Saturday, April 28, 2007

Respect designers and yourself: say no to spec work

I recently received an email from one of the forums that I read, where someone requested that the designers in the forum submit logo ideas to this company, so they could choose which logo they liked, and would then pay the selected designer for his work.

Even more interestingly, the person making this request was a doctor, and the company in question is a private clinic.

It's incredible how often proposals like this appear on the web. The worst part is that both sides, designers answering these requests and the clients posting them, are playing a terrible role.

I wonder what would be the answer from the medical community if a patient goes and says: "I want to have appointments with as many doctors as possible, have all of them give me their best knowledge and treatment, and at the end of the day, I will pay only the one whose treatment I enjoyed the most..." Note: This example is mentioning doctors; however, it would apply to anybody who finds it fair to make designers work for free.

When someone makes this type of request, their idea may be: "There are tons of students and beginning designers who would be more than happy to have their work selected and used by us, so, why not have them work hard, and we just select and pay for WHAT WE LIKE at the end".

The emphasis in the last paragraph is to remark that you are not getting WHAT IS BEST for your company, you are just selecting what looks the best among the available options.

As a client, the practice of spec work damages your company, because the designs that you receive will not be based on any professional research. In another of my posts I tried to explain that a logo is an investment, and this extends to any product of design. A designer or firm that creates a successful design for you (meaning more sales, more client recognition and loyalty) will need to thoroughly know your company's mission, goals and projections, among other things.

Although the option of requesting spec work from the design community may seems cheaper, at the end of the day you may be paying double or more, or having worse consequences, similar to choosing a bad clinic to treat your illness only because it is cheaper.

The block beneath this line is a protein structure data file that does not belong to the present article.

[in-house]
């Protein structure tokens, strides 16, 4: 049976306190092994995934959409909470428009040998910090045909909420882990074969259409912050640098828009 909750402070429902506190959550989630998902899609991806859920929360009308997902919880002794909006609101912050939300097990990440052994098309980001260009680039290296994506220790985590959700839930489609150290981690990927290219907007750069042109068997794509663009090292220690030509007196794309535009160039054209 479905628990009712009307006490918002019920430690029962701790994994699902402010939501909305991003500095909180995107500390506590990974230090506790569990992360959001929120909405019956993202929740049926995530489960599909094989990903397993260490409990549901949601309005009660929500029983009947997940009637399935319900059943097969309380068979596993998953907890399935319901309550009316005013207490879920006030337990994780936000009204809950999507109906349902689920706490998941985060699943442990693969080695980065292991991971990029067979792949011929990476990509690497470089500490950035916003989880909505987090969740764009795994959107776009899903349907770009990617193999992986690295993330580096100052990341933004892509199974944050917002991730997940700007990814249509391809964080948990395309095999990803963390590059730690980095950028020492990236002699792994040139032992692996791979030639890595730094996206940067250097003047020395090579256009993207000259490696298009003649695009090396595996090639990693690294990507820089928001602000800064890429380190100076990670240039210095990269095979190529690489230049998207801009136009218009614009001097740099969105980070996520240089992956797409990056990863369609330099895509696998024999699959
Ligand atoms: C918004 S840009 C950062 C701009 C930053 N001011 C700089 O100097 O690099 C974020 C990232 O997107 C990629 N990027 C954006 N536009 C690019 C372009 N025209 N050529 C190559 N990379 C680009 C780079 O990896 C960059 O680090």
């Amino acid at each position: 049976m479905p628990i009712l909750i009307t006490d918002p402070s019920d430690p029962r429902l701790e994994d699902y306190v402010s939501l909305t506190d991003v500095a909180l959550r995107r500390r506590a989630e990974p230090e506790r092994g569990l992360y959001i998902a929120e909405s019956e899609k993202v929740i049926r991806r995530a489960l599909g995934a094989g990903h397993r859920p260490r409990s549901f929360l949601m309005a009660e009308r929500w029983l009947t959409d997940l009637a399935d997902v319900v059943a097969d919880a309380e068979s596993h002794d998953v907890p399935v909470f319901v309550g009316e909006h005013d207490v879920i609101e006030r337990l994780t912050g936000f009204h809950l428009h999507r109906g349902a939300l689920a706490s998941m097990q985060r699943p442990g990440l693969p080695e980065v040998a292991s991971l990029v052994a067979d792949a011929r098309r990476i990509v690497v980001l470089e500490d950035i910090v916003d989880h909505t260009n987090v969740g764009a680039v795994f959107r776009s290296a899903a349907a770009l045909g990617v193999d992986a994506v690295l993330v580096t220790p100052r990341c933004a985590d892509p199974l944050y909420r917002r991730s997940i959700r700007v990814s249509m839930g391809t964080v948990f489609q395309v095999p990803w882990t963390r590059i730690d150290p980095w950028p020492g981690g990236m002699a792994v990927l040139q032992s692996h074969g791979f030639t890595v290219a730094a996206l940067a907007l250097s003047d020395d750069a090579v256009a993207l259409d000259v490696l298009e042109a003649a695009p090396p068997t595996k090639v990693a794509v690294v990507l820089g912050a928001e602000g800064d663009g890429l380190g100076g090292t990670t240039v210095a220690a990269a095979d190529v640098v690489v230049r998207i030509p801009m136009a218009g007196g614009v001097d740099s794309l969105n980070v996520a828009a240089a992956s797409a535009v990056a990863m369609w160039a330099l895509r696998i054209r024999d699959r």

For more information about spec work visit this website.

Thursday, April 19, 2007

Greetings in other countries

If you are interested in learning international greeting protocols, check out this site.

Coming as I do from a different culture, I have had to learn (and I am still learning) the American customs and behaviours in social interactions and in professional environments.

I was very surprise, for example, when I learned how much personal space is valued in this culture. In Cuba we don't keep so much personal space, perhaps due to the fact that our island is so tiny that we all have learn to be closer to each other.

Sunday, April 15, 2007

Letter spacing test

kerningTest your ability to kern (adjust the distance between two letters, to make words more readable) at this page. The University of Delaware and its Visual Communication program published this test for their students. You will be able to take the same test if you click on GUEST, at the bottom.

For more information about kerning and tracking (evenly adjusting the space between letter in words, sentences or paragraphs), visit this article in Wikipedia.

Good information about printing

I found this web page with very detailed information about printing. Great for designers, students, and everybody interested in learning about printing. Some of the topics are:

Digital Printing, Binding, Die Cutting, Embossing, Foil Stamping, Folding, Laminating, Numbering, Padding, Perforations, Paper, Inks and Coatings, Prepress, Color, Desktop Publishing, Imaging, Planning and Design, Proofing, Software, Print Processes, Security Features, etc